Confession time: I’m pretty excited about Guild Wars 2. After being able to get in to both press beta weekends, I’ve been impressed by the amount of detail already in the game. All the major game systems are present and correct, letting me get a real feel for what’s involved. You can find some of my more general thoughts on the game over at ZAM.
As part of the process of adapting from more stationary MMOs like World of Warcraft and SWTOR to ones that are more movement focused like TERA and Guild Wars 2, I’ve been reassessing how to make the most of my MMO-designed Logitech G15 and Razer Naga Molten. It’s not as straightforward as you’d think. Guild Wars 2 only has a single action bar with 10 abilities, which in theory would make the Razer Naga pretty much redundant. Add modifiers like weapon switching and profession abilities into the mix, and combine them with trying to limit moving your left hand so you can stay mobile, and you can see why a different approach is needed.
It’s why I spent the last four weeks playing movement based games like Team Fortress 2 in order to get used to moving again. I used to play a lot of Counter Strike and Quake 3 Arena back in the day, but raiding as a Mage in World of Warcraft has made my reflexes and spacial awareness soft and flabby. There’s only so many ways you can stand at the back pressing One, One, One, Two and occasionally moving out of bad stuff.
This is where the transition to Guild Wars 2 gets interesting. Instead of a whole bunch of abilities, I have 5 weapon skills, one healing skill, 3 slot skills and one elite skill. I can swap around my healing, slot and elite skills out of combat, but they generally tend to stay fixed. The five weapon skills, on the other hand, can be swapped in combat. This is done either through switching between two sets of weapons, or through a profession ability like the Elementalist attunements, or through a Slot or Elite skill, like the Engineer’s various toys.
It’s at this point that I started to seriously look at keybindings. When you’re in a crowd movement is less of an issue. But if you’re facing mobs alone or trying to survive in PvP movement is as important as dealing damage. I haven’t done a single arena in World of Warcraft, and it really shows in how much training Guild Wars 2 has put me through.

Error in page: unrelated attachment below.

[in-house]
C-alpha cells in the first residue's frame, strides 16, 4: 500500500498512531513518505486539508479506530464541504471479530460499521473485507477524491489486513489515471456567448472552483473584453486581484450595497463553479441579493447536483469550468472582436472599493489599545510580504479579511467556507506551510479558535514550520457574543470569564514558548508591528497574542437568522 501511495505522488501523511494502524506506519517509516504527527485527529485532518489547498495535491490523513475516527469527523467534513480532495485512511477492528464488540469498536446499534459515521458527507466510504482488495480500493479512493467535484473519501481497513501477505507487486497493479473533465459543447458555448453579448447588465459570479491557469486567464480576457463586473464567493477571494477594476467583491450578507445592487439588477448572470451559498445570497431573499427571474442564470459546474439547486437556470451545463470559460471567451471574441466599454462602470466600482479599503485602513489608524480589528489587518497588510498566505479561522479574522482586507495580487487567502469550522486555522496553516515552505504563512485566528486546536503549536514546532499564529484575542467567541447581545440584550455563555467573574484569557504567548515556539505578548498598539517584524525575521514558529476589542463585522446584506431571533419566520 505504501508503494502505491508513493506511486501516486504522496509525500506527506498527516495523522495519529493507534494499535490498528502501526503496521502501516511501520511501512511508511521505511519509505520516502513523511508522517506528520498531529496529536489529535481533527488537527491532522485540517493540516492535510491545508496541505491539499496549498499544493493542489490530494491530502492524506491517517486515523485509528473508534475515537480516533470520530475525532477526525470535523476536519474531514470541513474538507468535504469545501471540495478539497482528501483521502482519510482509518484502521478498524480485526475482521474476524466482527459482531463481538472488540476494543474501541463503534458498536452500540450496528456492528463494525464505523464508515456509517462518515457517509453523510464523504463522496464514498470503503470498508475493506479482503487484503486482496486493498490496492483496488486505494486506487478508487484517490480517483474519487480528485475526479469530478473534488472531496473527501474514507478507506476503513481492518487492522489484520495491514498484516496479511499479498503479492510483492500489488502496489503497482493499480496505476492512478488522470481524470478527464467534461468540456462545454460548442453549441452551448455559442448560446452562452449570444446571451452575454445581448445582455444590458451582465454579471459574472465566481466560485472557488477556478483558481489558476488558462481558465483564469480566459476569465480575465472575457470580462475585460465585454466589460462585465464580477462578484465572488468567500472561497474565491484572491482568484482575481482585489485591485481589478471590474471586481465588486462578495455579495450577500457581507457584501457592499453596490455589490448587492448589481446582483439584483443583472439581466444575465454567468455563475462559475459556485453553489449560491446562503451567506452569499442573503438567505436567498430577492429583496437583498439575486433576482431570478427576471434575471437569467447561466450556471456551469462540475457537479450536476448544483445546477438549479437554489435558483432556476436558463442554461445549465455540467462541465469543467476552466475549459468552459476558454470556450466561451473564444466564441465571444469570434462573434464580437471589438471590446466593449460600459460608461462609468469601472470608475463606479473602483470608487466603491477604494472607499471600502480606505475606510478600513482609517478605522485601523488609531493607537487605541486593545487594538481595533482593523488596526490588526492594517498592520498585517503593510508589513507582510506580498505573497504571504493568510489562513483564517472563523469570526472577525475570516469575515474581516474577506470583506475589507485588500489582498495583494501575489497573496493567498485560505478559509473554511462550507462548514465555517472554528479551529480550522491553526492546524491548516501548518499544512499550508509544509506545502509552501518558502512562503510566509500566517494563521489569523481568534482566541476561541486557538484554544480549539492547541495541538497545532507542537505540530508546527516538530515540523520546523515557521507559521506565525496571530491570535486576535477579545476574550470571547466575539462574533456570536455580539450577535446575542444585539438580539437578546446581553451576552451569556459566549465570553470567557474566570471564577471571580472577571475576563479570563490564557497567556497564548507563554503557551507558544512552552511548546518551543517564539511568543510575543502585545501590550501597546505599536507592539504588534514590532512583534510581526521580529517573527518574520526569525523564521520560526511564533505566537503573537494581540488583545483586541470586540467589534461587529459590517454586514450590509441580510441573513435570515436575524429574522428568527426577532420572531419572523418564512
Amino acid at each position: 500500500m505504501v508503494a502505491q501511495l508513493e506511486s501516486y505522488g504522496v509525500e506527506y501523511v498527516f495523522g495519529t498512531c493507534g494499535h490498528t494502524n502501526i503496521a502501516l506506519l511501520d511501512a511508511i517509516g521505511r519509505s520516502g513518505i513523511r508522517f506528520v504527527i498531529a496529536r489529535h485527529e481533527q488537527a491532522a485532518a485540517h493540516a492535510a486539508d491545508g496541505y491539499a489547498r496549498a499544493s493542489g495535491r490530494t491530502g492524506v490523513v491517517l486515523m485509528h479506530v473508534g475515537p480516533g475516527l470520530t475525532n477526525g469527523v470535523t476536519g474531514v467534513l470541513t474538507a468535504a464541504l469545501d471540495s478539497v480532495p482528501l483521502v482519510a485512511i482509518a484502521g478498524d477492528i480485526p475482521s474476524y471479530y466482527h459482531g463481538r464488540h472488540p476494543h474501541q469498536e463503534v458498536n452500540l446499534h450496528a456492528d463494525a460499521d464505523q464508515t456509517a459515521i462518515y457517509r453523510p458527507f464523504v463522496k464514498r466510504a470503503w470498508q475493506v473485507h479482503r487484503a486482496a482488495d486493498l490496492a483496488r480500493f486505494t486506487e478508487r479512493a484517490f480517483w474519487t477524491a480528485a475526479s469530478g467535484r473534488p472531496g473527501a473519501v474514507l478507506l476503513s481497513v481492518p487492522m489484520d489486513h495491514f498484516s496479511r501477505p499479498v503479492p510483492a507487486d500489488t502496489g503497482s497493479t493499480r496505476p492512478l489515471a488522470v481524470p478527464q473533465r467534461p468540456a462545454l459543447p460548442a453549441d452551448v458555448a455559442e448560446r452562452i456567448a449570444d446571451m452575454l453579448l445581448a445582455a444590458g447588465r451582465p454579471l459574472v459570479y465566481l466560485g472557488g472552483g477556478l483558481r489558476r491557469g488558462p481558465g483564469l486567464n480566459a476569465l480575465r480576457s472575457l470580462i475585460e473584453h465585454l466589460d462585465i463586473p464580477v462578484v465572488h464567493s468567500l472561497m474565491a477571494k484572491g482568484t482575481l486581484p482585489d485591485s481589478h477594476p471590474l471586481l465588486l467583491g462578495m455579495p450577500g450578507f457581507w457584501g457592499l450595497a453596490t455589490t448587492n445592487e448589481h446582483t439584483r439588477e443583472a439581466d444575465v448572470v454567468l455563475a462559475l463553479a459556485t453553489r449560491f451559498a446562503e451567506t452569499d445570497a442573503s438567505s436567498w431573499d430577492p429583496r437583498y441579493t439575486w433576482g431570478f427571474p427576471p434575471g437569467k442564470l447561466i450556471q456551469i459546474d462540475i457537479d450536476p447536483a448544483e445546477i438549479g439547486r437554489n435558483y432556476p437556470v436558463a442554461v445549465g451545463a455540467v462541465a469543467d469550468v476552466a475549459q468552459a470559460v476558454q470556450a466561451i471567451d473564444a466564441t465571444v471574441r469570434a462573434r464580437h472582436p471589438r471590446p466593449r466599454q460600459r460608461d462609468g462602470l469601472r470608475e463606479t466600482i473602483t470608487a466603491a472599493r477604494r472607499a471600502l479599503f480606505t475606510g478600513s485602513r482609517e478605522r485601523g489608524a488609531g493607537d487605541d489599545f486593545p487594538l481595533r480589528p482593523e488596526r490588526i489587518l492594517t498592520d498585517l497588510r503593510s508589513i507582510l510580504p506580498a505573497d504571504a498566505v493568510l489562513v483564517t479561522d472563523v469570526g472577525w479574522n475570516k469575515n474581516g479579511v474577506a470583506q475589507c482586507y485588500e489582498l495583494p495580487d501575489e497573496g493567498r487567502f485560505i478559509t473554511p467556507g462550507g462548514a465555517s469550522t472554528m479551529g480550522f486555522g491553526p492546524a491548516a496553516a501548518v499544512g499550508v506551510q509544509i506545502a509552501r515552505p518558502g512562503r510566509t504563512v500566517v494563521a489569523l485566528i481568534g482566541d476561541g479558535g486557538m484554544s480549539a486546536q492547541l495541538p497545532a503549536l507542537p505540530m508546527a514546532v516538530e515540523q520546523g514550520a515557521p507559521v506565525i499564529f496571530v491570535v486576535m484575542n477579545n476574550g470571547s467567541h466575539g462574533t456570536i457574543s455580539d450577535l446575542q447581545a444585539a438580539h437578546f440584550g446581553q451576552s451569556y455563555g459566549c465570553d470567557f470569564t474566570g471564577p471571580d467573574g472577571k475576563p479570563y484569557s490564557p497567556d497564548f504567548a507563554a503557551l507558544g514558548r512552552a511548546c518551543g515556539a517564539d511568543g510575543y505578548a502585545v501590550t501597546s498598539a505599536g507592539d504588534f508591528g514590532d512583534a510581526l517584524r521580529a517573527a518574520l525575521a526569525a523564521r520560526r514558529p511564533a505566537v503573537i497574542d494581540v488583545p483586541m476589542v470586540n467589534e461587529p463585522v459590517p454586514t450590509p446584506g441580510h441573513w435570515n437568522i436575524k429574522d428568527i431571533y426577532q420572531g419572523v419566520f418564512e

So where to start? The initial issue is left hand movement. Skills are bound to keys 1 to 0 along the top. WASD is home to your standard movement, with Q and E providing strafe movement. Q, E, W and S will also provide a double-tap to dodge if needed. Beyond that keys F1 to F4 provide access to special profession abilities, while the WTF key (`) will provide weapon switching for those professions that support it. Tab still does target switching.
By default your first skill is set to auto-repeat after the first cast, but you can do this with any other weapon skill if you prefer by holding down CTRL and right-clicking it. Useful, but its ultimate value depends on what weapons and profession you’re playing with.
The first option is to look at mapping the F1-F4 keys to the buttonpad on the Razer Naga. This only frees up four keys, meaning that either my heal (bad) or elite skill (not so bad) also gets thrown to the Naga. It also doesn’t prevent me from occasionally bashing the Esc key by mistake when trying to move from a weapon switch to F1. While it might have some potential, I eventually had to drop this one.
The next option is to bind my heal, slot skills and elite skill to the Razer Naga. This works to a point, although I had to put an adhesive pad on the heal button to make sure I could find it reliably and quickly. I think this could have potential as most abilities on the right of the actionbar are on a longer cooldown, but I can see it causing conflicts with having my voice chat push-to-talk bound there as well. During the more recent press weekend this was the setup I eventually ran with.
There is a third option, and that’s largescale rebinding. I can either look to drop everything down a row, so that WASD becomes SZXC and re-form everything around that. This way I can still map the profession abilities on F1 to F4 to the Razer Naga and still avoid kludging Esc. The other way is to potentially unbind the turn keys A and D and backpedal S, drop the bindings for strafe and move forward down a row to replace them, and instead rebind my heal and slot abilities to QWER and F. Both of these have potential, and I’m hoping to find one that feels natural over future beta sessions.
Is the Razer Naga worth using with Guild Wars 2? Well, yes and no. If you’ve already got the classic version or even a Razer Naga Molten then I’d suggest giving it a fair go, using the training stickers or adhesive pads to help your thumb retrain as needed. If you’ve not got one but you’re considering it, I’d suggest a closer look at the Razer Naga Hex. The button layout is designed for MOBA use, but I reckon it’ll be ideal for Guild Wars 2’s reduced dependency on hotkeys. Plus it’s green and, as we all know, green is good.
Meanwhile if you’ve got any keymapping suggestions of your own then feel free to share them. April 10th is only a few short weeks away and the promised land of beta awaits. Any planning done now will probably pay dividends later. Just remember, if you played last weekend then respect the NDA!